“So essentially, we need to remind people of a new set of stories. And it’s not that we’re making them up. It’s that we’re being reminded of what happened. These stories are central to who we are as a nation.”

False says that a group of people overrepresented as guests in this series are Aboriginal people. And one episode is devoted entirely to the indigenous people of this nation.

“The church is seen as complicit or active in the stolen generation. And that’s a terrible story, but if you go back to the first 50 years of Australia’s history, you would have had a hard time finding anyone who saw a future for or tried to build a lot for the indigenous people of this country.

“Most people don’t know – again, I was unaware of this – but Robert Kenney, who has written a book called The Lamb Enters the Dreaming, said that the people of the Enlightenment didn’t know, and they, not secularists. He said the only people who cared about them were persistent Christian missionaries. They were the only people who cared about them. The great-great-grandson of Nathaniel Pepper, who was the first Christian to be baptized at the Anglican Church in Victoria, says Aboriginal people would have been wiped out without Christian missionaries in Victoria.

“That’s not to say that people like Samuel Marsden had a bad attitude, and there’s a little more to that story too. And certainly, during the stolen generation, we were complicit when we should have been actively supporting the indigenous people.

“But people like John Gribble in Warangesda near Darlington Point on the Murrumbidgee, Lancelot Threlkeld in Lake Macquarie, and many others were Christian missionaries who gave their lives to give the indigenous people not only the gospel but a future. And so those are the stories we need to rediscover and tell. We don’t make them up, and we don’t try to erase the bad side. We try to balance it with a bigger picture.”

Other fascinating insights showing the deep and lasting impact of Christians on Australia include:

Unionist WG Spence, NSW’s first Prime Minister James McGowan, and Labor Prime Minister Andrew Fisher were all Sunday School Inspectors before entering politics and were all Labor Party people. In the NSW elections in 1890, 21 of the 35 Labor Party representatives who voted were Protestant Evangelical Christians. In 1911, 96 percent of people in the first census said they were Christian. That hardly changed until 1970, when only 5 percent said they had no religion. Governor Lachlan Macquarie emancipated 5,050 convicts compared to his predecessor Bligh who liberated only two. He did this because, as a Christian, he believed that if God gives us a second chance, we should do the same for the convicts. Richard Bourke started the Church Act of 1836, which gave each community with an assembled group of Christians a thousand pounds to build a church. That is why many rural towns have Catholic, Anglican, Presbyterian, and Wesleyan Methodist churches of the same era on opposite corners. Unfortunately, many of these are now being sold.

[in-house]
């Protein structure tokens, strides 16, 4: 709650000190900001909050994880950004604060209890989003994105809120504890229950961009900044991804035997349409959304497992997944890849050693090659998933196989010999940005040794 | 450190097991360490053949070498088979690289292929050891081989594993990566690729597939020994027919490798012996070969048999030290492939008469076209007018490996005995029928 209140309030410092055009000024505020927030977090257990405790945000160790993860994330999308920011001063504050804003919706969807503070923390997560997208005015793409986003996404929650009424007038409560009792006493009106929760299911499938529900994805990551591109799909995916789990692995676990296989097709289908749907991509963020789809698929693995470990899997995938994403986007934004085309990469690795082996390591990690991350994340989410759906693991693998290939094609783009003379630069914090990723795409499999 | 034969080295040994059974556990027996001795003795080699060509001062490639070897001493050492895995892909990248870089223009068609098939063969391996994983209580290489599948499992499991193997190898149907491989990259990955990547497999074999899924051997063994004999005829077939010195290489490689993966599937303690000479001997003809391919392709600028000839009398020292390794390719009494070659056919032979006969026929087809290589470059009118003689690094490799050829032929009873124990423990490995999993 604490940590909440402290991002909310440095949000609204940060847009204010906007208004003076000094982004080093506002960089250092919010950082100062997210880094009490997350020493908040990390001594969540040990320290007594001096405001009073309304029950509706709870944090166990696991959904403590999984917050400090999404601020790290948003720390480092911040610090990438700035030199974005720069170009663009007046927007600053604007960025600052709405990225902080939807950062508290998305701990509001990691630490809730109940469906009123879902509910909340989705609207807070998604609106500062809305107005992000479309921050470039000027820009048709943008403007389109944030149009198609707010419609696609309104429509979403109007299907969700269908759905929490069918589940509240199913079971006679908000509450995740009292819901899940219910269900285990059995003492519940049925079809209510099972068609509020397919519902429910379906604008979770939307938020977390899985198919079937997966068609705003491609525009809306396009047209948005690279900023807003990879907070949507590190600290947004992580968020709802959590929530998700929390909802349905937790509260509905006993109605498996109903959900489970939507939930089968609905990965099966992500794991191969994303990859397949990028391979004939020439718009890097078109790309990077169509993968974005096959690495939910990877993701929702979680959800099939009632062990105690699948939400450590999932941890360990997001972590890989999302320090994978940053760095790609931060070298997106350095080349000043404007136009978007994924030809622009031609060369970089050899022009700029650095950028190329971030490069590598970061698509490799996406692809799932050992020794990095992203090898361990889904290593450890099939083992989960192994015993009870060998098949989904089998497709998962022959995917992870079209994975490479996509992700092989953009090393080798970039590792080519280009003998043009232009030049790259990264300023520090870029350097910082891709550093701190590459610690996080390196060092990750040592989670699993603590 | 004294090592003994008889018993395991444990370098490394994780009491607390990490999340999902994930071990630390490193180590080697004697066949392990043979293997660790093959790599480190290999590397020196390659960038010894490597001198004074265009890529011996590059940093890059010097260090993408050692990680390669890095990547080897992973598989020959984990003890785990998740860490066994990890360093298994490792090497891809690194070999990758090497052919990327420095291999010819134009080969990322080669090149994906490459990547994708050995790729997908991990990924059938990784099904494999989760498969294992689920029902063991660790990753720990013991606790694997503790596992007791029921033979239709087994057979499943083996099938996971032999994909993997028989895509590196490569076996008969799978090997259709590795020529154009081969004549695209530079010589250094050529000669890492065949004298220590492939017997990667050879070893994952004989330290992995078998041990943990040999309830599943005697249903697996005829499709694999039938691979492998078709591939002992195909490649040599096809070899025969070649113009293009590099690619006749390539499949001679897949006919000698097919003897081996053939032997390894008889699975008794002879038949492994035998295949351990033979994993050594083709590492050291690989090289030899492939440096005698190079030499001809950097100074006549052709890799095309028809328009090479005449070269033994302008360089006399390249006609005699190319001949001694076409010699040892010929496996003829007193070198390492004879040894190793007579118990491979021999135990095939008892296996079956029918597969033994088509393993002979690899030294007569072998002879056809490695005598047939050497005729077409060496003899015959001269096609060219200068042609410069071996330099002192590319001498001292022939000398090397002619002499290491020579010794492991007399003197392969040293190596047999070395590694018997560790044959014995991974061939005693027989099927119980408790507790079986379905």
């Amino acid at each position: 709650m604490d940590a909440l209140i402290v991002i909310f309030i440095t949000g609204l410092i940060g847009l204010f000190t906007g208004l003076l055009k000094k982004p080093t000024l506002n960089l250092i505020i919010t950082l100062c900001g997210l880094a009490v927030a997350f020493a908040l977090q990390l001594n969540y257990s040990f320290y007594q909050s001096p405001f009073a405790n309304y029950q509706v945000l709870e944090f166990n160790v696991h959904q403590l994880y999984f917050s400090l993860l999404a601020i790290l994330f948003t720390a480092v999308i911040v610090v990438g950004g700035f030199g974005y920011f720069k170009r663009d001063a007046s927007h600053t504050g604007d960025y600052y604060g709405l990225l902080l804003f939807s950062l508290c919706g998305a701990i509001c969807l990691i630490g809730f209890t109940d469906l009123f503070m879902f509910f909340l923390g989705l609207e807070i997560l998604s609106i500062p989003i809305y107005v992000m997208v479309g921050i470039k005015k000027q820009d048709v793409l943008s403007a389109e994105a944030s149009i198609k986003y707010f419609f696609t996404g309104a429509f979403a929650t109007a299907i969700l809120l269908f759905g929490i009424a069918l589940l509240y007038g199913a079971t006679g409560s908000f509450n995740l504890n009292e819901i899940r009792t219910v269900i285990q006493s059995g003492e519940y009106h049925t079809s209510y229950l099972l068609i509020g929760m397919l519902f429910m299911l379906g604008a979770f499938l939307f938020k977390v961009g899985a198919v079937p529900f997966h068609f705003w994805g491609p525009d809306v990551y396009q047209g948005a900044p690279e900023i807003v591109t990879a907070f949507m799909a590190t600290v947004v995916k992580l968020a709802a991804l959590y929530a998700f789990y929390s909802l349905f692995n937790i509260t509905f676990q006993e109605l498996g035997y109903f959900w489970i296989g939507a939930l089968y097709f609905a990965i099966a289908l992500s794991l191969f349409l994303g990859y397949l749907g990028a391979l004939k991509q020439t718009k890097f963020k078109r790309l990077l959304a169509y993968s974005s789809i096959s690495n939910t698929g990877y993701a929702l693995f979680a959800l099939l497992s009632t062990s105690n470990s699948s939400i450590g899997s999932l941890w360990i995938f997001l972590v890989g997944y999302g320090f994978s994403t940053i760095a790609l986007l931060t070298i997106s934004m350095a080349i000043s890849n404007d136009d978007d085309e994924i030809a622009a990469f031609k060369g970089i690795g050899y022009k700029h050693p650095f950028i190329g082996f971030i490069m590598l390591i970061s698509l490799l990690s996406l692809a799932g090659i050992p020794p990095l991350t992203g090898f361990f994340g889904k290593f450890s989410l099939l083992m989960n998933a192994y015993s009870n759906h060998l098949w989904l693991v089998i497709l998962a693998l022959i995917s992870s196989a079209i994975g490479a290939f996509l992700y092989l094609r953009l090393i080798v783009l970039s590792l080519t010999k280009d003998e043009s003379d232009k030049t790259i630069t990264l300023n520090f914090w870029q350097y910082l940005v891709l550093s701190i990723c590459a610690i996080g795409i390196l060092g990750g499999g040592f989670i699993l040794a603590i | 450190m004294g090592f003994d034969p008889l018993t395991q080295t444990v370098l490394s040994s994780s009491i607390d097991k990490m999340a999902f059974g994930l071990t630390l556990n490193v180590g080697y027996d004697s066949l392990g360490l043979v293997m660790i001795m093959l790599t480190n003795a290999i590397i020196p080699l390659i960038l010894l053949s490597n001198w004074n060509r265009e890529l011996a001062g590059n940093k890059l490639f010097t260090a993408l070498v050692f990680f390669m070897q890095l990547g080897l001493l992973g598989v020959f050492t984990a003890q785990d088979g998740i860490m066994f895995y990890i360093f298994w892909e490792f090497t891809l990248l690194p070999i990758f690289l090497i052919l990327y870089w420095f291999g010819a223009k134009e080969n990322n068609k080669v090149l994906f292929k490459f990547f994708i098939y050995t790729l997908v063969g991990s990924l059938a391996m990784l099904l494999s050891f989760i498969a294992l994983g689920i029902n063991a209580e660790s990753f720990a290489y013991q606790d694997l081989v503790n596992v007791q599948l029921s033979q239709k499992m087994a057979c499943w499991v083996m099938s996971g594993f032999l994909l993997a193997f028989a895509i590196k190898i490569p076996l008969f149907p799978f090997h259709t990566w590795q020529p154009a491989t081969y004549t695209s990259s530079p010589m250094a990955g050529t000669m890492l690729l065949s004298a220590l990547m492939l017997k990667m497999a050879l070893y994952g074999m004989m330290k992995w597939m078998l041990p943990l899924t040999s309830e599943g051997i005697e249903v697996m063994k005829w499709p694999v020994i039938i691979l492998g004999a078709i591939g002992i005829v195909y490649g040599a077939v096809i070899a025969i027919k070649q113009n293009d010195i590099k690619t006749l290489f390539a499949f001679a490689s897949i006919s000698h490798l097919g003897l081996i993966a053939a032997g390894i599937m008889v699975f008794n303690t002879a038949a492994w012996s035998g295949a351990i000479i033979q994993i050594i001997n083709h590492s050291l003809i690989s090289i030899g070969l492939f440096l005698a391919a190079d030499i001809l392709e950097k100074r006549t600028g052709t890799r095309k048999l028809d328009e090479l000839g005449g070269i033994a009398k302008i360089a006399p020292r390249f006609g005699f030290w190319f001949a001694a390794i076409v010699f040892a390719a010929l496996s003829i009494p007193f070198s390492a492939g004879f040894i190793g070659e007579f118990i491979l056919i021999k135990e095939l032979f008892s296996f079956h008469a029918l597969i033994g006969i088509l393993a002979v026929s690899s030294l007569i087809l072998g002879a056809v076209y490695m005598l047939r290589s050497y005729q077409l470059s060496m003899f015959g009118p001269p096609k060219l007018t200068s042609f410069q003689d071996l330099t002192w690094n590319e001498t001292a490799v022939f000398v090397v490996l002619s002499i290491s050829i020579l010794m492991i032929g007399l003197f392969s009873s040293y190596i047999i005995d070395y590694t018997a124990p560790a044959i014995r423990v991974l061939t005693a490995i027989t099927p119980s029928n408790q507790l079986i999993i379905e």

In addition to historical stories, each of Faith Runs Deep’s 26-minute episodes features an important level of someone who came to faith remarkably.

“Whether it’s a Vietnamese drug dealer in Cabramatta, a bull rider in Kingaroy, an indigenous footballer from Dubbo, or a Melbourne artist who came to faith in a London prison, all these remarkable stories are in the series. So every episode has someone coming to faith, and it’s about how Jesus changes lives.”

The new series will be available on Australia’s Christian Channel later this year but will primarily be used in churches and small groups nationwide. False says a major church in Brisbane and one in South Australia will use it throughout their church from June-July.

Please also collaborates with regional churches. He recently did an event in Mudgee with singer-songwriter Colin Buchanan where about half a dozen people responded to the gospel. That church will now run a six-week course where people will watch Faith Runs Deep. Events are coming up with churches working together in Bendigo and Tamworth, and more events are planned for next year.

When I compliment him on the momentum building, he says, “We’ve got a long way to go – we’re just getting started!”.

Trailer Faith Runs Deep Series from Olive Tree Media on Vimeo.